Mr. Boyd, Thanks for agreeing mostly. However I am not publishing misleading information. D. Chapman is our top Asian Carp expert. In the Milwaukee Journal Sentinel Nov./12/2013 Biologists begin searching sturgeon Bay for Asian Carp evidence: “The small carp could fall victim to predation and get wiped out in big numbers. That could keep Asian carp Numkbers in check” Oct 10 2013 Asian Carp can be controlled, expert says ECM ” Healthy Game Fish Populations are considered one means of controlling Asian Carp” agian Chapman. All eggs fry juvenile fish have predators, no spines perfect prey look like shad, perch and walleye already eat shad, they wont ask first if they’re from China because because Chinese food gives them gas, they’ll just eat em! They need to be abundant to be effective. Perch and walleye have adapted to the new food from out of town, salmon have not. Yes I agree that keeping them out in the first place is always best. I also agree we should plug the Chicago river, but it wont stop the carp from getting in. Schools of fish have been swimming thru the whole time. it’s foolish to think none were AC (they have no evidence that they were carp) 90% Asian Carp but only the “other fish” swam thru? Google “biotic resistance” you’ll see even the mussels can be controlled by predators, just not salmon. You may also want to check the Asian Carp spread USGS, map then say plugging one hole is going to keep them out. Having our so called dominant predator be a coldwater fish (salmon) that only eats one invasive fish out of 180 some invasive species is the root cause of our current massive invasive species problem, and they are dumping pollution in our laps. Alewives have been keeping native fish populations in check for over 50 years by eating the eggs fry larval stages and hogging zooplankton. Plug the Chicago river please, Illinois is gearing up to keep them permanently, (carp jobs) restoring native fish/predators does not interfere with barriers or any other plan. It does threaten the alewives, they will eat them as well, wipe them out, Scoopy knows this thus you get the “salmon are to big to fail” show. The lakes too big to fail, not salmon he can fish for somthing else!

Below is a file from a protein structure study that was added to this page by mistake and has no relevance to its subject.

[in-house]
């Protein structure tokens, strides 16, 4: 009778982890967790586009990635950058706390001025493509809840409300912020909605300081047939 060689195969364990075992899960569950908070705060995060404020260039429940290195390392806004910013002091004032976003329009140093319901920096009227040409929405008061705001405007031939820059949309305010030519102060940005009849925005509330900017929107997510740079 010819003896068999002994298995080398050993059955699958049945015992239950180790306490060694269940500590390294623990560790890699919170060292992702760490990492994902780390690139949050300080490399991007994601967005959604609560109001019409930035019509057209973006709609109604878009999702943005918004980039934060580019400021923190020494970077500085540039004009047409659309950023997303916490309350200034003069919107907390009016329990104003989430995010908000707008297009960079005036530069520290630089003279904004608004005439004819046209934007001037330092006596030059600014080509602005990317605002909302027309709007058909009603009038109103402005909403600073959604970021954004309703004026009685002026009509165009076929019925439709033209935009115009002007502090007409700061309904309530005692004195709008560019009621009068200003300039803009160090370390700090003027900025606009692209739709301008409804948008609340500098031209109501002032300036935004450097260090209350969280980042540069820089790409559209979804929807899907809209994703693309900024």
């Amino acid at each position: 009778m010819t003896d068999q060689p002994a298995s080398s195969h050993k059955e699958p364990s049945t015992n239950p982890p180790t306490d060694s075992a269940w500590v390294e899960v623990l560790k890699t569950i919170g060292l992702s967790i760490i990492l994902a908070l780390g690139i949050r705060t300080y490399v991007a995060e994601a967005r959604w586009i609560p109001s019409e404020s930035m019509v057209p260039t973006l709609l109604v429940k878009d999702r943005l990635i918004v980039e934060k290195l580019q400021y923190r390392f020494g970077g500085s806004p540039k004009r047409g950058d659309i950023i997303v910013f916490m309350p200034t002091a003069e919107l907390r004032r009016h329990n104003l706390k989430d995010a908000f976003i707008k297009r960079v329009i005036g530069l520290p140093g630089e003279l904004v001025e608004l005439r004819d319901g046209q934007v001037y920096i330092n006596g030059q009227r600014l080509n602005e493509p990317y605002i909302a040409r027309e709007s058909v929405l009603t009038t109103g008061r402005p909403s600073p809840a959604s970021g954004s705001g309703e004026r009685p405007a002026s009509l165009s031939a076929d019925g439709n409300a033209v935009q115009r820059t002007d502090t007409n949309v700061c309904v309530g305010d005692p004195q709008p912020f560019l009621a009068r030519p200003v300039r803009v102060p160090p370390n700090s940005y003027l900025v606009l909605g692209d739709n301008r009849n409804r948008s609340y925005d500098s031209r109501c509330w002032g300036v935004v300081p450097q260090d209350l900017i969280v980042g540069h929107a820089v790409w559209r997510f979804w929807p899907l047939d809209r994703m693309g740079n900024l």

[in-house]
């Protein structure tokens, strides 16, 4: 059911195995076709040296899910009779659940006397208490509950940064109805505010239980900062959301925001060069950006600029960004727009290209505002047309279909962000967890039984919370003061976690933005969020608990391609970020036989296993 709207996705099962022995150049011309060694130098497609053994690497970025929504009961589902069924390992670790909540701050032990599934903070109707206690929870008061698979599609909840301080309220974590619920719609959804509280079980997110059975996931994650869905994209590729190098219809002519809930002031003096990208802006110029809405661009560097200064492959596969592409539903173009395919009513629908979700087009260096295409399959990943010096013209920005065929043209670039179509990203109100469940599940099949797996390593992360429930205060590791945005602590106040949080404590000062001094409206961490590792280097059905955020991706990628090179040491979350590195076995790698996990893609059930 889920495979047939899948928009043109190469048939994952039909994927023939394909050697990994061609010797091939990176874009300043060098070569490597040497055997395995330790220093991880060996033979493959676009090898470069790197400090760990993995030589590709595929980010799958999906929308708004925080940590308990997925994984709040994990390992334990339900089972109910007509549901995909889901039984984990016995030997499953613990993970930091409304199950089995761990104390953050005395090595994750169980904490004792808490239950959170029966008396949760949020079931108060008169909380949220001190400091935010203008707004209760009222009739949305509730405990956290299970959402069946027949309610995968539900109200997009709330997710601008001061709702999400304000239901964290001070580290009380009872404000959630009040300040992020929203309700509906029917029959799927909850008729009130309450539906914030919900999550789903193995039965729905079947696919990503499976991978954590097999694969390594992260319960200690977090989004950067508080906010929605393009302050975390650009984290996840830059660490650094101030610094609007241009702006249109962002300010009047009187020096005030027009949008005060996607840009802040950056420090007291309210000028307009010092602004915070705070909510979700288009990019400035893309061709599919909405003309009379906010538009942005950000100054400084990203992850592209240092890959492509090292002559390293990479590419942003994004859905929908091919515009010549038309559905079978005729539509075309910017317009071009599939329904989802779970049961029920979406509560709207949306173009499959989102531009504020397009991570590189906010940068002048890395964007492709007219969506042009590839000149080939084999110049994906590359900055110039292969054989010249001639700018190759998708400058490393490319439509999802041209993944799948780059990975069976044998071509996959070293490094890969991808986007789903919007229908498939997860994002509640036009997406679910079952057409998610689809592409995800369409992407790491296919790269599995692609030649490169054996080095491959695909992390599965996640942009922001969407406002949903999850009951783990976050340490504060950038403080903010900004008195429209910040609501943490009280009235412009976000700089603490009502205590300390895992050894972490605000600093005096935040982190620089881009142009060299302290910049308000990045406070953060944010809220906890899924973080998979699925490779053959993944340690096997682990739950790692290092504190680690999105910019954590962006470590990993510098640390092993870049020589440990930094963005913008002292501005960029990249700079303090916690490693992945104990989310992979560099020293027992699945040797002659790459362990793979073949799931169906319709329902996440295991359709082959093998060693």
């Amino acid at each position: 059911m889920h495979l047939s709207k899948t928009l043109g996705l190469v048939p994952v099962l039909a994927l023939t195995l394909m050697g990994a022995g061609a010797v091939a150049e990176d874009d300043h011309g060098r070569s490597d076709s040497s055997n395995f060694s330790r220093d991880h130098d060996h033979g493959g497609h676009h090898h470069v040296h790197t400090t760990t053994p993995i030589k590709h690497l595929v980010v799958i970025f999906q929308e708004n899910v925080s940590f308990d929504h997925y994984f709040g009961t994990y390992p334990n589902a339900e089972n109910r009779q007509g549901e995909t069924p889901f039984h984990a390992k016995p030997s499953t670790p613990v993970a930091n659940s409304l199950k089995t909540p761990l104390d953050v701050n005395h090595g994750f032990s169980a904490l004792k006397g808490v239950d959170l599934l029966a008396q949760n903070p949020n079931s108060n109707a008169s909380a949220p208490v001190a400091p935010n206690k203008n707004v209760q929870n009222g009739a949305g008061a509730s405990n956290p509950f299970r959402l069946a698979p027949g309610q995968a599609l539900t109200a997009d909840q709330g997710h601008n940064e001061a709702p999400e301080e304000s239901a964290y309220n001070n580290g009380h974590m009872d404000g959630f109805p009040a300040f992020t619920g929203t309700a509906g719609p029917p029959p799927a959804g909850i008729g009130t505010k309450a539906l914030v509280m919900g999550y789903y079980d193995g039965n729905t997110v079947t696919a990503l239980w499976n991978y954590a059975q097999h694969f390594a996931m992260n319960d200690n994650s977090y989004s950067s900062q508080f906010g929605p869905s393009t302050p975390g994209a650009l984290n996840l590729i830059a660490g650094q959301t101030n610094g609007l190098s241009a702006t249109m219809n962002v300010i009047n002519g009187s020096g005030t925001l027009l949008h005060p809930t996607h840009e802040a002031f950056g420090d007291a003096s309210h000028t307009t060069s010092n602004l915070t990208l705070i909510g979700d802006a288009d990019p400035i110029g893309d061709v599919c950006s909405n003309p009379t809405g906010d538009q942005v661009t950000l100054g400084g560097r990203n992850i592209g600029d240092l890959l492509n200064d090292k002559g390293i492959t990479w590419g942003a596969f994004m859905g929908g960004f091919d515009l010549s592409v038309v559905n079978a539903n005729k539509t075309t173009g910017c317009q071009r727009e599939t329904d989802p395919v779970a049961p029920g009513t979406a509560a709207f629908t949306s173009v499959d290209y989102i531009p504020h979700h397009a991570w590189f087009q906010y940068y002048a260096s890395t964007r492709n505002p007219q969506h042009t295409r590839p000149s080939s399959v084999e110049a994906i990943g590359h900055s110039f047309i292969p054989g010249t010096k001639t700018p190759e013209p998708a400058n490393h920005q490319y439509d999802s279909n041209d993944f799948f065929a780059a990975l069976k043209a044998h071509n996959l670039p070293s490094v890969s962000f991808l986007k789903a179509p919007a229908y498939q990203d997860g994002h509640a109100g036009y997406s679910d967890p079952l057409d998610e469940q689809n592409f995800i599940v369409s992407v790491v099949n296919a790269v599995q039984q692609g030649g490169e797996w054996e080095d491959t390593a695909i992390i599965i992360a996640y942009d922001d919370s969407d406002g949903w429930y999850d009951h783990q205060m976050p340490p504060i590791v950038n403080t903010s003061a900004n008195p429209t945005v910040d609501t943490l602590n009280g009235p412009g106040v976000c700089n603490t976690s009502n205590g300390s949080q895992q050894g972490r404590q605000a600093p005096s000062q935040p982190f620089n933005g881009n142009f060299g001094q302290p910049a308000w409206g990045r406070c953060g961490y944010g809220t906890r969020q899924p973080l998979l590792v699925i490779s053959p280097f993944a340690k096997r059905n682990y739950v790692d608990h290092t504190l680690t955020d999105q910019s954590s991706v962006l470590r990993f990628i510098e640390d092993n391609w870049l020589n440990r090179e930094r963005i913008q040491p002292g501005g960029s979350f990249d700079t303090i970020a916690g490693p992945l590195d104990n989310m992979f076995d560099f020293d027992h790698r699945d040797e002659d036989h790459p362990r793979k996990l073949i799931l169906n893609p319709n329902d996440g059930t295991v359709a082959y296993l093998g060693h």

14. Scoop

    Tom, just the fact that you post “the salmon have no value, they’re a curse” shows how little you know about how huge an impact and a draw they are to Lake Michigan anglers.

    As for zebras, they’re 99+ percent GONE, replaced by quaggas that cover the lake from one end to the other. Check out the Ludington fisheries workshop links for more on that if you need to. NO PREDATOR will ever be able to eat all the quaggas. In fact, MOST quaggas are at depths NO PREDATOR even ranges, esp. the perch and walleye you love.

    No perch on camera, huh? Sounds like Muskegon Lake has been very good, even a record white perch this busy winter. Here’s a report of 50-fish limits from December: http://www.mlive.com/news/muskegon/index.ssf/2013/12/fishing_report_perch_being_cau.html. Maybe your camera isn’t working, or you’re looking in the wrong spots. You may consider hiring a guide if needed to cut the learning curve.

    Mr. Boyd, you are correct, no amount of predators can stop an invasion of exotics, whether it be mussels, gobies or Asian carp. The Mississippi River was jam-packed with predators like largemouth and smallmouth bass, rock bass, catfish, northern pike, walleyes and so many more, but that wasn’t enough to stop the carp. Never will be. Same with Great Lakes bays packed with walleyes, pike, smallmouths and other predators. The gobies are far too prolific, and stealthy.